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2018 NFL Mock Draft: LA Rams Double Dip On Offense

A new two-round mock has the Rams continuing to rebuild their passing offense under new Head Coach Sean McVay.

USC QB Sam Darnold
USC QB Sam Darnold
Photo by Chris Coduto/Getty Images

Walter Football has updated their two-round mock for the 2018 NFL Draft out this week. While I generally don’t put a ton of their content on TST since, yanno, they go with more of a quantity over quality approach, it’s a weekend in late May. Desperate times call for desperate measures.

For quite some time, they’ve had the same pick for the Los Angeles Rams...the first overall pick in the draft:

1.) USC QB Sam Darnold

Taking a quarterback is a realistic scenario, despite all that the Rams have surrendered for Jared Goof. If they're bad enough to be selecting No. 1 overall in the 2018 NFL Draft, they'll surely be ready to move on to another quarterback.

Sam Darnold has taken the Pac-12 by storm, as he's been incredible ever since taking over as the starter, which was capped off by his amazing Rose Bowl performance. A big quarterback with a nice arm, terrific accuracy and decent mobility, Darnold could end up being the No. 1 pick in the 2018 NFL Draft.

First, on the nature of picking first overall. If this is to believed, it would require a massive failure in the 2017 season, one that would certainly include a monumental offensive failure albeit without a Jeff Fisher/Frank Cignetti/Brian Schottenheimer scapegoat on the sidelines to point to.

No, if the Rams are picking first overall (or even close thereto), we’re likely asking serious questions of QB Jared Goff. Questions that many people, like MMQB’s Peter King, are already asking. Now I’m as comfortable as anyone giving Goff the 2017 season to show that his rookie season isn’t a fair indication of his true NFL future. For the purposes of this mock though, we have to assume that it was a fair indication.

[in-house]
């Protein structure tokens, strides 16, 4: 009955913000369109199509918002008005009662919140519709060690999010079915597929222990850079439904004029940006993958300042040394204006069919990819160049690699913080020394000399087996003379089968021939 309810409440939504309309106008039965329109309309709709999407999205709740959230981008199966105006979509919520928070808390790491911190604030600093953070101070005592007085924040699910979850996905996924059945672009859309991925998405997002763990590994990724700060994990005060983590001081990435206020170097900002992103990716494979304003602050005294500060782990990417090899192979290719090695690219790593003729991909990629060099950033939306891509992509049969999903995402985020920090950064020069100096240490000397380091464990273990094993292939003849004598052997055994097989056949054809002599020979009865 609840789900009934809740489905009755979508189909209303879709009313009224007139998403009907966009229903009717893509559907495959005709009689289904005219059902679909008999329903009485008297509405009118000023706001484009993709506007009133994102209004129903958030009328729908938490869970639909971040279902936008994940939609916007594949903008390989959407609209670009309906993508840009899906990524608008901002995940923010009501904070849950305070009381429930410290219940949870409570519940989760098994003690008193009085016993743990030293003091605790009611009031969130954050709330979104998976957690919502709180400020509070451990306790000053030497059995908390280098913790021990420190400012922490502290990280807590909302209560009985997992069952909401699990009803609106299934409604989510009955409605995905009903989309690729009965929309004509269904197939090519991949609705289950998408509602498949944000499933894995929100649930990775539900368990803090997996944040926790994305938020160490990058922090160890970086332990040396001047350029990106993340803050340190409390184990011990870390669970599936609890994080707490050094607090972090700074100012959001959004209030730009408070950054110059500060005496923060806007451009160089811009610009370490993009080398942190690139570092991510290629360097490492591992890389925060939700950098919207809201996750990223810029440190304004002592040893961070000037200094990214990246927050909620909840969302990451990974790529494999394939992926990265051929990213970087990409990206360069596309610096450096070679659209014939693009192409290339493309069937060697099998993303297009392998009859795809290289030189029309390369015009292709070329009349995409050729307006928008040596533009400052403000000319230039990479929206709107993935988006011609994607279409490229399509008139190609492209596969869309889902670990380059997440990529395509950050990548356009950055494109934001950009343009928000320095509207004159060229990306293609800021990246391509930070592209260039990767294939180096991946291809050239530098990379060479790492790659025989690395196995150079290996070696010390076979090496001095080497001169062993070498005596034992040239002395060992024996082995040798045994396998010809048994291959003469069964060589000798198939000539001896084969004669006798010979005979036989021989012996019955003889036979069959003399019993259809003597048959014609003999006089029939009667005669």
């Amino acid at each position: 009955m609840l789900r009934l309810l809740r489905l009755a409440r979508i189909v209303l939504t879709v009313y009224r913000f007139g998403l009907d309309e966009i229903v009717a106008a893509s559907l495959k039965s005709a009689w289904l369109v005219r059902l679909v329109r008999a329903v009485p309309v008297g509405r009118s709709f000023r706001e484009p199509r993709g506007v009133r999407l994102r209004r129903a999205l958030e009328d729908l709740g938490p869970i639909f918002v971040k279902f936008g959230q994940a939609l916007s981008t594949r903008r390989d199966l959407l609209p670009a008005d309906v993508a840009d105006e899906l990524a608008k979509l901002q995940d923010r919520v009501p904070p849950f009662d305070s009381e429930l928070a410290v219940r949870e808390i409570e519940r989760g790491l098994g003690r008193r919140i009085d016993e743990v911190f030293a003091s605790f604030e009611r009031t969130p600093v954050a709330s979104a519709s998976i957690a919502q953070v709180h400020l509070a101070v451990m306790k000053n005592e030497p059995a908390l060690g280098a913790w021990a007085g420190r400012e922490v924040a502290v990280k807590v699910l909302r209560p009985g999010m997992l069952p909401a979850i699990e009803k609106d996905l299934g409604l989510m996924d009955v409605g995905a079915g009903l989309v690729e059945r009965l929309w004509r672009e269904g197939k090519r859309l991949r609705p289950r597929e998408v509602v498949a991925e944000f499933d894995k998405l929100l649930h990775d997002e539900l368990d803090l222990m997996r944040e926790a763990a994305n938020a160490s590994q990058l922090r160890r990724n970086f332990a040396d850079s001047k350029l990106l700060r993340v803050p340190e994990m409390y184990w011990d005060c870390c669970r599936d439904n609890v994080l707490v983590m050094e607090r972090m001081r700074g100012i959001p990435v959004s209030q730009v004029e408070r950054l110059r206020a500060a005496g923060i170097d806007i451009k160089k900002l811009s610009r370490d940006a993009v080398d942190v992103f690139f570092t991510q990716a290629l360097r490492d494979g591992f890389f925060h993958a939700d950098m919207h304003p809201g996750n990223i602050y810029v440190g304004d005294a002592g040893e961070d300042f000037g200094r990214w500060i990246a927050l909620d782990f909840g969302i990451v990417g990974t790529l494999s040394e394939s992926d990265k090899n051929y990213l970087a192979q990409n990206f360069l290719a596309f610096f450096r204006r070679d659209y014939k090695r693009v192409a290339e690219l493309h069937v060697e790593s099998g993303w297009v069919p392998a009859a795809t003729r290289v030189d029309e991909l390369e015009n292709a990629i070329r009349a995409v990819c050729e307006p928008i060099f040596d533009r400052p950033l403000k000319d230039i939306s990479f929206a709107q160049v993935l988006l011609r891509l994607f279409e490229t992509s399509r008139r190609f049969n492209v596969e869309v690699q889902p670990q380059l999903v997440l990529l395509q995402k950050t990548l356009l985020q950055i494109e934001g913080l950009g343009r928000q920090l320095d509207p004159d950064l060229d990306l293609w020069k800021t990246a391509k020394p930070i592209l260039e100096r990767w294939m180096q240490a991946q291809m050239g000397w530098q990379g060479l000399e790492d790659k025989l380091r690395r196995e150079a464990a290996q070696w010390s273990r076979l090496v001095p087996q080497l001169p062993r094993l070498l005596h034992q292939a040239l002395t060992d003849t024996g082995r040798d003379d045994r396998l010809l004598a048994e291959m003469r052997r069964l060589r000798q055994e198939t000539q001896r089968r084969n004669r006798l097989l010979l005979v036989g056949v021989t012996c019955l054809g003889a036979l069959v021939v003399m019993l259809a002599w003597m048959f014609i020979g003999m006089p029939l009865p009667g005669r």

And if that’s the case, Darnold looks a fair candidate to replace him. If his 2017 season is anything like his 2016 season, he’s assured to be a top pick if not assured to be the top pick.

Anyway, it’s far off enough not to worry about all that much while being close enough to consider should 2017 go awry. Perhaps the question is where the threshold lies for Goff and the 2018 NFL Draft. What does he have to do to put to rest the concept of replacement? What makes it a legitimate course of action? I’m not sure I know, but I know one exists.

Onto the second round:

33.) Florida WR Antonio Callaway

It was odd that the Rams traded down when Zay Jones fell into their laps. Jones would've been perfect for them. Here's another second-round receiver who can help.

Weird retroactive analysis, but I guess Jones’ rookie season will either validate or invalidate it and the Rams as well in the process.

We saw Callaway on ESPN’s Mel Kiper’s WR big board coming in at #3 among underclassmen. He’s a hell of a talent. I think his draft stock might require some competence at QB depending on who wins the job between returning Luke Del Rio or incoming freshman Feleipe Franks. Rams fans might do well to get an eye in on Callaway and company when Florida takes on Michigan in the season opener at AT&T Stadium in Dallas, Texas.


What really struck me is just the idea of going QB-WR in 2018. In the 2016 NFL Draft, the Rams picked up Goff, two WRs and two TEs (yes and a LB, but let’s focus on the big picture here). We just went heavy on passing targets with a TE and two WRs as three of the first four picks. To go QB-WR in 2018 would be asking a lot of every other unit.

That would be three drafts in a row without a significant investment in the O-line. Or the pass rush. Or the secondary. As good as Rams HC Sean McVay or DC Wade Phillips might be, spending all your quality draft picks on QBs, WRs and TEs in a three-year run is offering a ton of risk everywhere else on the roster moving into the prime years of the McVay era. And there’s no certainty that that heavy investment in that triad is bound for payoff ESPECIALLY if if the offensive line doesn’t improve substantially.

But as we get into Memorial Day weekend, just some food for thought. If the current investments in the passing game don’t pan out, would the Rams be better suited investing in replacements or developing the team elsewhere?